May Sarton

May Sarton

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The Best School in the World by Todd R. Nelson

My favorite statement on school accountability comes from a ten-year-old, a recollection by poet May Sarton published in her book, I Knew a Phoenix. Sarton tells the story of a Cambridge classmate bouncing down a sidewalk past president Charles W. Eliot of Harvard. Amused by her jaunty gait, the distinguished old man asks, "What school do you attend?"

Without pause, she replied, "The best school in the world." Her tone was neither pretentious nor flippant. As far as the girl was concerned, it was the obvious answer to Mr. Eliot — whoever he was. Nor was she referring to school rankings in U.S. News and World Report or admissions statistics or standardized test scores. She was referring to how her school made her feel about herself.

Every child deserves to be able to make this claim — with the same zeal. Everyone should attend "the best school in the world."

Sarton's retrospective description of her school is similarly vigorous. "We children must have seemed a primitive insurgent tribe," she wrote. "We were not subjected to a theory of education. We were set down in the center of a primal force at work. We never knew what would happen next, but what did happen was always immensely interesting… everything we learned was alive, hunted down, a private possession."

Does your school's viewbook crackle like this?

The best school is about touching, unlocking, discovering, doing, owning the learning. Sarton shows us that the criteria are revealed in verbs, in what you get to do. And the interior fire of verbs is accomplishment, and the self-knowledge to which doing leads.

How do we recognize "the best school in the world"? Plenty of smart people have tried to quantify it in terms of curriculum, scale, faculty, facility; all manner of reform; all manner of style; all manner of standardized tests. Educational literature from The Old Testament to Education Week schematizes a myriad of successful learning environments. I suggest that the zeal for learning comes when conditions allow us to work effectively on becoming ourselves; when "school" is alive to us in the same way that we are alive to school.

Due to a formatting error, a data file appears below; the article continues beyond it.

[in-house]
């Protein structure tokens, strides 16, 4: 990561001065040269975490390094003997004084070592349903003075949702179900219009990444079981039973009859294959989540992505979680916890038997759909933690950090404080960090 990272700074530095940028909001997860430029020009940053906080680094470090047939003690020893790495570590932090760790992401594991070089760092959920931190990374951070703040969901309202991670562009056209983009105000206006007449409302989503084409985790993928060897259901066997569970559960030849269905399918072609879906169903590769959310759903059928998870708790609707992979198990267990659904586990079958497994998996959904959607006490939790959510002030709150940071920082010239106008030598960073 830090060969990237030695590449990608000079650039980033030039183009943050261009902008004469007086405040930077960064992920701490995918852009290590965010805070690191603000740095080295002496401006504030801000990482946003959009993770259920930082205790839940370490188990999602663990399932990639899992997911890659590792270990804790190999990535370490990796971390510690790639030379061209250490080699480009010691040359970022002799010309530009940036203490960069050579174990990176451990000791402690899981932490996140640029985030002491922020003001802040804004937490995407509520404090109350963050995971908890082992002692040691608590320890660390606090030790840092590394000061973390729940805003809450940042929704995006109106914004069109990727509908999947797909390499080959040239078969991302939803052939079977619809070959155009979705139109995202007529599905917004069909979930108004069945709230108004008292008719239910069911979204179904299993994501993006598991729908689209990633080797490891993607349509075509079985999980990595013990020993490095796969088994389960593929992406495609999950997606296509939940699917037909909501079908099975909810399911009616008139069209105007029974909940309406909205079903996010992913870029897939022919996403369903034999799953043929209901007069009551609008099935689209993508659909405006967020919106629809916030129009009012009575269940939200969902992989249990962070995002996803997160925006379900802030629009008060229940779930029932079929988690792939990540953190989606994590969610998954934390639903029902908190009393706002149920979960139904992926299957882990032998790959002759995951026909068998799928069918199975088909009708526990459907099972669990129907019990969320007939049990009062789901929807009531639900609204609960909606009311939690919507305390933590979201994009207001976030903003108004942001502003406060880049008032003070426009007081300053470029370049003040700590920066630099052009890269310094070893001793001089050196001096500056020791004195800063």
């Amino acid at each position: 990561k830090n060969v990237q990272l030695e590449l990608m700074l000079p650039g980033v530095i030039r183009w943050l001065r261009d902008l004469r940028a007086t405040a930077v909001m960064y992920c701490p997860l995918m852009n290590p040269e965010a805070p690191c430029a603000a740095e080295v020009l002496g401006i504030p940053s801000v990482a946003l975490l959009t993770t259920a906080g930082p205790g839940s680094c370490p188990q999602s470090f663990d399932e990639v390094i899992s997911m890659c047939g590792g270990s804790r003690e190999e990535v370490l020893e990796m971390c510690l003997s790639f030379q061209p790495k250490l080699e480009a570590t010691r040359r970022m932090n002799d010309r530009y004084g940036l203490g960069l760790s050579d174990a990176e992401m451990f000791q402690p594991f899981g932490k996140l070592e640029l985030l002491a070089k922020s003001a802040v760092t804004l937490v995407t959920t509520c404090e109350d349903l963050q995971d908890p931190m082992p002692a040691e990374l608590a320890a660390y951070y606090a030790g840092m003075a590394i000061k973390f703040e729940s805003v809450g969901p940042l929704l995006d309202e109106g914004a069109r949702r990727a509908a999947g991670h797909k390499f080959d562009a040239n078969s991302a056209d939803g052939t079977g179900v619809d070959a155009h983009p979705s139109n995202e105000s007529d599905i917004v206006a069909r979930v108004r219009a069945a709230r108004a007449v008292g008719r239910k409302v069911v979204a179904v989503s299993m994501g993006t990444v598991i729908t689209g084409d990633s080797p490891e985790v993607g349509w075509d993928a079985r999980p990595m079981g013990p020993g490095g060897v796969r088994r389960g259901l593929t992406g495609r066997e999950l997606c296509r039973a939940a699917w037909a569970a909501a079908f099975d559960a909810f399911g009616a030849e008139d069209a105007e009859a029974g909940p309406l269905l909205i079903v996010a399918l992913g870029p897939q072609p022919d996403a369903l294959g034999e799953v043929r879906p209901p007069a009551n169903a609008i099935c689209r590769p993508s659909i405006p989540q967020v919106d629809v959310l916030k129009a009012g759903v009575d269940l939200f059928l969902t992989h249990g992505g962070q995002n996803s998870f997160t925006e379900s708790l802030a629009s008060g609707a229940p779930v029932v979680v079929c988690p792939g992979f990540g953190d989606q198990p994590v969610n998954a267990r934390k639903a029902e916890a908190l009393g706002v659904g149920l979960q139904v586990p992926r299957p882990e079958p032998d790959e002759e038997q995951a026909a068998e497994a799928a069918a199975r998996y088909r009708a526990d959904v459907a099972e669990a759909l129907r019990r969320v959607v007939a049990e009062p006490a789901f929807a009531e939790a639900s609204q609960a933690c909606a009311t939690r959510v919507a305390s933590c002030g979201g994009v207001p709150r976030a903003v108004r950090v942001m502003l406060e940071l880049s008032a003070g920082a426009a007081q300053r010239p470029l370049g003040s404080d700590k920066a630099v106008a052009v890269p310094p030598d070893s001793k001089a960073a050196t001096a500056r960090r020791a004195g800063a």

A wise kindergarten teacher explained it to me with this metaphor: We are each at work on a personal, existential jigsaw puzzle. Some of our puzzles comprise thousands of pieces, some only hundreds; some are photo-real images, some are Picassos. In my puzzle, the bottom edge and two bottom corners seem to be pretty well finished, but there are an awful lot of those frustrating pieces with clouds and blue sky yet to fall into place. And I'm just glad to have found that there are corners! Some puzzles are circular; some have no apparent borders. Although it would be nice if my jigsaw puzzle came with clues for assembly, I have not been given the box cover to see how I'm supposed to look at the end! Neither have you. This suggests we'll never be finished. Thank goodness - since we should enjoy the ride. Life, after all, is a progressive education, therefore we should remember that school is the locale for works in progress, at times a neatly quantifiable lab, but more often a messy experience at best.

Which brings us back to that tribal-school poet-zealot May Sarton. Her teachers and classmates clearly affirmed her work on her puzzle in a way that connected her with the beauty of her own pieces: unique, incomplete, coming together, only hinting at final form and color, worth assembling every day, full of "private possessions" to be hunted down.

We who work in schools and raise children are reminded daily of the phenomenon of children's pieces, gifts, colors, form: beautiful, unique, incomplete, coming together and, yes, messy. In an era of standards reform and school accountability, we are in danger of following the wrong star home if we standardize our mission. In our era of quantification of unquantifiable things, schools in particular are under great scrutiny and pressure to measure up by measuring student achievement as if it were reducible to a simple algorithm, like bandwidth or megahertz. And yet, whether we are a Big Name Franchise or a one-room schoolhouse, it is the chemistry of our verbs that ignite learning. It is this elemental level on which reputations are earned, child by child, day by day.

So here's my advice: Choose verbs carefully — you are what you conjugate. Don't settle for theories of education; seat yourself at the heart of a "primal force at work." Know that the quantifiable task of mastering the multiplication tables occupies the same space as the unquantifiable development of a soul. Emphasize verbs that will contribute large pieces to the varied and beautiful puzzles of children. Think, care, listen, serve, laugh. And if your students (and your children) are asked what school they attend, may they reply, "The best school in the world."

Todd R. Nelson, who spent twenty-two years working as an independent school teacher and administrator, is now assistant editor of Hope magazine. He lives and works in Castine, Maine.

Source: http://www.nais.org/pubs/ismag.cfm?file_id=1133&ismag_id=20

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